BY LINCOLN ANDERSON | During last Friday’s tour of Second Ave. businesses hard-hit by the March 26 East Village gas explosion, The Villager asked Speaker Melissa Mark-Viverito where exactly she stands on a critical issue affecting small businesses citywide: Namely, if she plans to let the Small Business Jobs Survival Act come up for a vote in the City Council, something that that previous speakers have never done.
The long-stymied bill would give commercial tenants facing lease renewals the ability to go through binding arbitration with their landlords to reach a fair rent, and would guarantee a 10-year lease extension. However, a new potential tenant could take over a space if he negotiates terms that the existing tenant refuses to meet.
Asked point blank if she would allow the S.B.J.S.A. — which currently has 19 supporters in the Council — to come to the floor for a vote, Mark-Viverito said that a process must be followed first.
“The bill gets introduced once the [Council] staff do their due diligence,” she explained. “Then there are hearings to hear from all sides. And then we figure out what the next steps will be — because sometimes options are being explored that legally we don’t have the ability to implement as a city or as a legislative Council.
“So we have to do the things we have to look at, so we’re not there yet,” she said. “But people are very familiar [with the S.B.J.S.A.], and I’ve heard a lot from people, and other councilmembers have heard a lot of people [gesturing toward Councilmember Rosie Mendez standing nearby] and we’re looking into that.”
She was then asked about the fact that, two years ago when they were running for mayor, both former Speaker Christine Quinn and then-Public Advocate Bill de Blasio were asked by The Villager about the S.B.J.S.A., and both responded tersely that they had been briefed by the Council’s law staff that the bill was “illegal.”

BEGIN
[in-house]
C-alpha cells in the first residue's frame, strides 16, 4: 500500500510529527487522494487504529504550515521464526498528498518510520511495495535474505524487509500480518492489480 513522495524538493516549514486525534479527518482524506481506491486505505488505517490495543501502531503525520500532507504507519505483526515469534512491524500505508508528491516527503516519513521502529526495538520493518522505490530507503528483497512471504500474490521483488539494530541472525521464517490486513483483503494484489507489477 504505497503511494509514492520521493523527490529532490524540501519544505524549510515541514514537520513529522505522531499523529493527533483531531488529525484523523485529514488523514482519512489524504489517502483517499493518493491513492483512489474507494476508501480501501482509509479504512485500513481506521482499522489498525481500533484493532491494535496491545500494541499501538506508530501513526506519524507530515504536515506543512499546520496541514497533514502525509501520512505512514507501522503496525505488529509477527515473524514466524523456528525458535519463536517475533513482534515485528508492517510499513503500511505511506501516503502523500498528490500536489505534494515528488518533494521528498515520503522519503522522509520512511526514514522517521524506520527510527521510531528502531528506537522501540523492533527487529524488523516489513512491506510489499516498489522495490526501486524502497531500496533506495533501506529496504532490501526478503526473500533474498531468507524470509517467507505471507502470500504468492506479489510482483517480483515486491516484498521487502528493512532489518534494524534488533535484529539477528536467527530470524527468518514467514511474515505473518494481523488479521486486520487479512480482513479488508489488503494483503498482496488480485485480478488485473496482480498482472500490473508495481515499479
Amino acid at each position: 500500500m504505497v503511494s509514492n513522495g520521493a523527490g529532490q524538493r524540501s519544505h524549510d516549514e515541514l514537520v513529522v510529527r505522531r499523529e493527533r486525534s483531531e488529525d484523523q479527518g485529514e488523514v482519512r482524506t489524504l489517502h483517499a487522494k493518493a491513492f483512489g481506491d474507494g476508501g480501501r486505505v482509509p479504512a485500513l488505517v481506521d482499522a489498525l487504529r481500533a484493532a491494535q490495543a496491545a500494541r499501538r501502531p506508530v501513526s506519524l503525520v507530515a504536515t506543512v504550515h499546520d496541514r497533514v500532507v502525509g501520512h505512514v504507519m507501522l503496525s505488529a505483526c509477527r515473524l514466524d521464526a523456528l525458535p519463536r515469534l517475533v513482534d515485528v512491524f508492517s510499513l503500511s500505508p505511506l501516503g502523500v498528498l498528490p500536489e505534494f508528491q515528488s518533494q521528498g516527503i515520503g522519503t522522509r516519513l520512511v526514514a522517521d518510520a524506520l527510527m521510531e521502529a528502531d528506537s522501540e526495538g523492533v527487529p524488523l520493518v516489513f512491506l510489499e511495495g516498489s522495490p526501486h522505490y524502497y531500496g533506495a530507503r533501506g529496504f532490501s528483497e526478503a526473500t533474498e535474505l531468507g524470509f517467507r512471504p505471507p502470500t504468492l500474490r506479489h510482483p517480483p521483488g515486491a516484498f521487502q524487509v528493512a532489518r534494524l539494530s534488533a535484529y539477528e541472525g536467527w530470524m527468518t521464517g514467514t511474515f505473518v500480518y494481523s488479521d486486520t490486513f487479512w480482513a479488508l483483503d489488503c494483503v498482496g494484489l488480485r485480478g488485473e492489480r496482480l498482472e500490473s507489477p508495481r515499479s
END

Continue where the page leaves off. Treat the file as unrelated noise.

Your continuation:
Mark-Viverito indicated she might not necessarily be of the same view, but needs to study the issue further before she knows for sure.
“Well, I mean, right,” she said of prior assertions that the bill would be illegal. “But, there’s a new administration. I’m a new speaker, and I have to look at it, and take the time to speak to staff and figure out what is possible and not possible,” she stated. “So we’ll look at that. But we’re fully aware of the conversation and we’re hearing a lot from a lot from people on this.”
A bit later, inside Jimmy’s No. 43 bar, The Villager asked her about Borough President Gale Brewer’s alternative bill. Brewer’s measure would offer only one-year lease extensions at a 15 percent rent increase to give merchants who can’t come to terms with their landlords time to relocate. Basically, the speaker indicated, everything — from the S.B.J.S.A. to Brewer’s bill — would be in the mix at the upcoming hearing.
“We have to look at it,” Mark-Viverito said of the B.P.’s idea. “We want to do an issues-based hearing and would look at all legislation.”
Asked exactly when the Council would hold the hearing, Mark-Viverito said she didn’t know, and that they are currently enmeshed in the middle of the budget session.
Steve Null, who authored the forerunner of the S.B.J.S.A. 30 years ago and continues to advocate for it today, said the speaker’s emphasis on “process” is a red herring, and that the powerful real estate lobby will merely continue to stall the bill.
“Passing just any bill will not be a victory for small businesses unless it has real teeth to change the lease renewal process,” Null said. “Nothing is more fair and just than the S.B.J.S.A.”
Other than Dan Garodnick, all the Manhattan councilmembers support the S.B.J.S.A. Null said as soon as the bill is introduced, it would pick up more sponsors.
To watch a video of Mark-Viverito answering The Villager’s questions on the S.B.J.S.A., see www.youtube.com/watch?v=cUMsIh8FPkc